What gesture comes to mind after reading this pioneering book? Undoubtedly a thumbs-up, in the form of a raised and extended arm, with the fingers lightly clenched into a balled fist and the thumb pointing firmly upwards. If this gesture is accompanied by an emphatic nod, raising and lowering the head briskly, while the face shows a broad smile, then the verdict of approval will be clear – at least to most modern Western onlookers: approbation without words.
Clearly, such strange and silent gesticulations depend for their success on shared assumptions between the person transmitting and the person receiving the signal. Without that, the message could easily be misunderstood. Body language, like all language, is constructed and communicated within human societies, past and present. Some facial actions, such as the yawn, may have near-to-universal meaning. But even then societies have different conventions about the acceptable context and style of yawning. And some other aspects of body language entirely lack universality. Consequently, the history of wordless communication has much to tell historians about past diversities and past convergences. That is the key message of the ten essays in this volume and of the special introduction by Keith Thomas.
One obvious problem is that gestures by their very nature are evanescent. Joaneath Spicer responds to this in an engaging essay on the 'The Renaissance Elbow', which studies the representation of gesture in art. She accepts that paintings were not candid snapshots of body language in action. But the element of posing indicates contemporary assumptions. The confident hand-on-hip and jutting elbow of powerful Renaissance males plainly signalled pride and assertion, while less powerful men and most women kept their elbows close to their sides.
Another important source for the study of gesture is the prescriptive literature of any era, whether in the form of etiquette books or guides to education. Historians – rightly – do not assume that the advice of these handbooks was invariably followed. There were always plenty of people who either did not know or did not care about 'good form'. Nonetheless, these social handbooks were a guide to social expectations, which were often in themselves highly revealing. Thus Jan Bremmer reviews the advice given to the ancient Greeks on the arts of walking, standing and sitting. The warrior was expected to advance with 'long strides', his head held high, while slaves were to be submissive in demeanour and movement. Modest women walked inconspicuously with short, neat steps and downcast eyes, while those wilful females who promenaded with swaying hips were immediately suspected of being courtesans or over-enthusiastic followers of Dionysos, the god of revels.
Yet another source are primers on rhetoric and its accompanying body language. These are ably used by Fritz Graf to study the repertoire of orators' gestures in classical Rome. Some signs are still familiar, such as the hand on heart to indicate sincere emotion; but others are less instantly recognisable, such as slapping the thigh to show anger. Time travellers, like modern globe-trotters, are therefore well advised to study local customs. In a contrasting essay, Henk Driessen does just that, as he investigates 'gestured masculinity' in modern Andalusia. His fieldwork in taverns and bars discovered an intricate set of signals used by men wishing to communicate an array of messages, from humour to rage, via a graduated set of jokes and insults.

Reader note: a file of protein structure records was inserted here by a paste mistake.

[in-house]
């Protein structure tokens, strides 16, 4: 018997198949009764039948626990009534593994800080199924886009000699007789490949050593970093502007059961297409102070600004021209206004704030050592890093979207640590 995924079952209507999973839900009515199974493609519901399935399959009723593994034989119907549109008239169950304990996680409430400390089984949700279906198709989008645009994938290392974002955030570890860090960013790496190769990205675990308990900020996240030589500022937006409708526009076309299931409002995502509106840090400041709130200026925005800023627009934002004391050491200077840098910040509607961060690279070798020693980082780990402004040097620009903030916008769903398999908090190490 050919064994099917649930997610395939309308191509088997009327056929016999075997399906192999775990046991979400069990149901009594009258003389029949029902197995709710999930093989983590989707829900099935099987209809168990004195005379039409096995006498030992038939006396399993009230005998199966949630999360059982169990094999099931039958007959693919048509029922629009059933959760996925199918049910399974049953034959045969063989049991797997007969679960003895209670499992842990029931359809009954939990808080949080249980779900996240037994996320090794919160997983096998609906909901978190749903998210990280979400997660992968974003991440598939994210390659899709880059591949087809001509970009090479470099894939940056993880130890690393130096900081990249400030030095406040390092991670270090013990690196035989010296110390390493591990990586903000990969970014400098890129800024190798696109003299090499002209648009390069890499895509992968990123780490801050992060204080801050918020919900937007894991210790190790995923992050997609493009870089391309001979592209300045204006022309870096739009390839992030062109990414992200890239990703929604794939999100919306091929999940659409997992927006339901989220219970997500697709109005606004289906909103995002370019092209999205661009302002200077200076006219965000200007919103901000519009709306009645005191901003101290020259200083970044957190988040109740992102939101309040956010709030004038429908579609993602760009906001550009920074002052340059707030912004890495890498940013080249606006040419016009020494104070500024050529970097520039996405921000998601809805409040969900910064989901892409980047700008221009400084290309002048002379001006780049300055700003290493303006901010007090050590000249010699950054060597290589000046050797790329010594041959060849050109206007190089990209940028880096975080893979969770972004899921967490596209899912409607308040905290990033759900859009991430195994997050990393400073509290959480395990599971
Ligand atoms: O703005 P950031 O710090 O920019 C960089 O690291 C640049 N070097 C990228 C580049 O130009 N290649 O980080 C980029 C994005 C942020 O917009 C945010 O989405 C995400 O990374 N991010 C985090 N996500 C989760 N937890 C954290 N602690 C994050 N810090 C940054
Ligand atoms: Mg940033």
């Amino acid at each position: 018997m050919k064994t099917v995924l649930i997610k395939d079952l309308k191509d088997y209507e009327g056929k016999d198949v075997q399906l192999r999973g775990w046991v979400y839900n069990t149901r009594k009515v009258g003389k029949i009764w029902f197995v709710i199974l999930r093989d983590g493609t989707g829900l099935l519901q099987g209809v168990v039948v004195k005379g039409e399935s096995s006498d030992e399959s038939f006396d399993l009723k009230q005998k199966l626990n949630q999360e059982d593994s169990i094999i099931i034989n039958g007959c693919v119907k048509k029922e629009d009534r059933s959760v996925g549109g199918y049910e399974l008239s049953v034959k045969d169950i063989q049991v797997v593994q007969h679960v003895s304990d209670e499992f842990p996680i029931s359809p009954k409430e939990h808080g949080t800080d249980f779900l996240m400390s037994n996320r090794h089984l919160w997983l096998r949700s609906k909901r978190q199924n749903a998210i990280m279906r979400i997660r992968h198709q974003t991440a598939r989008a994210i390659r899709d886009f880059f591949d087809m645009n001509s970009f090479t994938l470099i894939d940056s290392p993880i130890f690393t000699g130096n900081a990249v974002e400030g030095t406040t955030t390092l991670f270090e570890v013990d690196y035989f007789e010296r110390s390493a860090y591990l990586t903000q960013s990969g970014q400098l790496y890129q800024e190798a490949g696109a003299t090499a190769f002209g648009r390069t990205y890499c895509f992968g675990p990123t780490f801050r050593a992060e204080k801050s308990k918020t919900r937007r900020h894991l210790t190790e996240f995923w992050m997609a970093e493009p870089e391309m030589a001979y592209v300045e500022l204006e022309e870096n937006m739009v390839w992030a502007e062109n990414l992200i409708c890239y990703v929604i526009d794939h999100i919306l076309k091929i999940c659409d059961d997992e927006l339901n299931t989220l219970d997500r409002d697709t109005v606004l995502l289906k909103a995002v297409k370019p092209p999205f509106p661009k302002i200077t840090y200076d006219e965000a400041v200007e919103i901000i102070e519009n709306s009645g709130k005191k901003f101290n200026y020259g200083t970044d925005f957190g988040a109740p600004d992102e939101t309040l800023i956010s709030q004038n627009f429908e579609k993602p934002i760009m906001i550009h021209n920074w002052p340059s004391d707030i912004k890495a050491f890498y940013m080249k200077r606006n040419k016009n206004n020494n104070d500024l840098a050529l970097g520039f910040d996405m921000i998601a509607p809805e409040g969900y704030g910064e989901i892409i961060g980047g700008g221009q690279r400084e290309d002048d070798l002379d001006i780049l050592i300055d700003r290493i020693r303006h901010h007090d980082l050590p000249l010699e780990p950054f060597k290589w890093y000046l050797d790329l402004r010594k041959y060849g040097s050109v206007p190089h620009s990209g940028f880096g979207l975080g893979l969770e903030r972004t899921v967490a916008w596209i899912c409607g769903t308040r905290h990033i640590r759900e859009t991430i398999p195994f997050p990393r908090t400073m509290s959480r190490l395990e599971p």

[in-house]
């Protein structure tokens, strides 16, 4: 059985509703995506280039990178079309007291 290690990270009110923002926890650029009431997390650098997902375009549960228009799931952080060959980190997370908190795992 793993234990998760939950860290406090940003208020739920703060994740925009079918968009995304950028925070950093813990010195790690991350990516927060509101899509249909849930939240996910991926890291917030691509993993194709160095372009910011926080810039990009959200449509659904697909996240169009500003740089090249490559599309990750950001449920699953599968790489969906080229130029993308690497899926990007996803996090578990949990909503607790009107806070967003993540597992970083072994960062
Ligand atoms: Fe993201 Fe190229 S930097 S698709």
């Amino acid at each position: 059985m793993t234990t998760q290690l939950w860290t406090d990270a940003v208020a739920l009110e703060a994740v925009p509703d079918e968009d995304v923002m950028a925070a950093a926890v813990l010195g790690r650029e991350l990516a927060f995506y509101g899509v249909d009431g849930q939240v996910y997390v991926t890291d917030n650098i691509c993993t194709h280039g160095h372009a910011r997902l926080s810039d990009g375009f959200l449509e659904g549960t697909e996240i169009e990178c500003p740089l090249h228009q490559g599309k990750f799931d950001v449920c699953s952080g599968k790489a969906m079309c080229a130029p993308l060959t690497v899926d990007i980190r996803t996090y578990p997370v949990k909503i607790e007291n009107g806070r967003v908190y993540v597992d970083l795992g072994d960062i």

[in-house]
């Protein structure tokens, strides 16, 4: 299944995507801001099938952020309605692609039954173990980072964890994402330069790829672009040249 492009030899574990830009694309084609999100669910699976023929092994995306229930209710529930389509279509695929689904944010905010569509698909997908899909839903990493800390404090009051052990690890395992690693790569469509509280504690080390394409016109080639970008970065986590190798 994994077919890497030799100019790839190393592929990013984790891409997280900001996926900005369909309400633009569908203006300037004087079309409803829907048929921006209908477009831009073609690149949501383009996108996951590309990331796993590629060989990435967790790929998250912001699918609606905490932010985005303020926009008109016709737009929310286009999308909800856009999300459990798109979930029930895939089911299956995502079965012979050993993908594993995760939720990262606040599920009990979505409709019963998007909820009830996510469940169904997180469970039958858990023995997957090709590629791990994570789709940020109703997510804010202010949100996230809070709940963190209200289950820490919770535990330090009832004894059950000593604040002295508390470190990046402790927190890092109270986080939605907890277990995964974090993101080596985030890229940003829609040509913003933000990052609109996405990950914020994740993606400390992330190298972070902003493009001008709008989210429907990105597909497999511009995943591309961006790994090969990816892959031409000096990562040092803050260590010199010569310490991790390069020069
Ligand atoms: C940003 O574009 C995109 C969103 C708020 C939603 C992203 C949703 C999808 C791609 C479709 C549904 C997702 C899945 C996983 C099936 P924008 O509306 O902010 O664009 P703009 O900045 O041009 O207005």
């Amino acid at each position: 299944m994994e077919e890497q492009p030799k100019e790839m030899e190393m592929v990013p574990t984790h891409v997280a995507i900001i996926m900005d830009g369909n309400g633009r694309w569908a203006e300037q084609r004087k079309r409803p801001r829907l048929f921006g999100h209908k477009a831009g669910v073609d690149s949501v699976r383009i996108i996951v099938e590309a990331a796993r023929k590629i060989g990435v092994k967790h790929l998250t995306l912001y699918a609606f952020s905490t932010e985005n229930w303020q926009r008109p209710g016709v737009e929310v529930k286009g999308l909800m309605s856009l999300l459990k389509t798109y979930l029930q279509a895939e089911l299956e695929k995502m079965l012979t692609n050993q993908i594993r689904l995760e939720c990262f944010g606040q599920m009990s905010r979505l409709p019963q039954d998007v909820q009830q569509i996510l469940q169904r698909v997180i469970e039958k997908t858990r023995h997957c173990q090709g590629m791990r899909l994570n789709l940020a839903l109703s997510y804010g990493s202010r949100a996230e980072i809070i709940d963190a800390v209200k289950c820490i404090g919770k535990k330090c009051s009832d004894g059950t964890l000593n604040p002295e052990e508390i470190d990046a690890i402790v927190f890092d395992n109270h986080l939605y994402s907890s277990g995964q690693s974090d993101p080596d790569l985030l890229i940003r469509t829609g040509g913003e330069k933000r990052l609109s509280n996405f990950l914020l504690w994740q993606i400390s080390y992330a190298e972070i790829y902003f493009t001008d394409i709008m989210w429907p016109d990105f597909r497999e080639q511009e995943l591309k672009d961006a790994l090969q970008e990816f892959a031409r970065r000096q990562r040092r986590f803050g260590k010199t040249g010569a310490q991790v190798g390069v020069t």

ColIectively, these essays, which are supplemented with a helpful bibliography, do much to advance their subject. As often happens, they do so by pointing out the complexities. They show that the history of gestures is not a simple story of 'progress' from crude barbarism in antiquity to refined civility in modern times. For example, the ideals of restraint and politeness that were advocated by Erasmus in the sixteenth century were equally praised by writers in classical Rome. And further complexities in the story are shown in essays by Jean-Claude Schmitt on gestures in the early Middle Ages, by Hans Roodenburg on the hand-shake in the Dutch Republic, and by Willem Frijhoff on the diverse social meanings of the kiss.
Nor was there a simple contrast between different nationalities and regions. Some have claimed to see a basic cultural division in Europe between cool northerners, restrained in the chilly winds, and extrovert southerners, gesticulating in the Mediterranean sunshine. But Peter Burke on early modern ltaly, Robert Muchembled on eighteenth-century France, and Maria Bogucka on modern Poland show that social mores evolved over time, and were not simply refIex responses to the local climate. Gestures prove as complex as spoken language itself. Therefore 'hats off and 'thumbs up' to a stimulating volume of essays, which open up a fruitful new field for research.
About the Author:
Penelope Corfield is the co-editor of Work in Towns 850-1850 (Leicester University Press, 1990).
A Cultural History of Gesture: From Antiquity to the Present Day
Polity Press, xiv + 268 pp.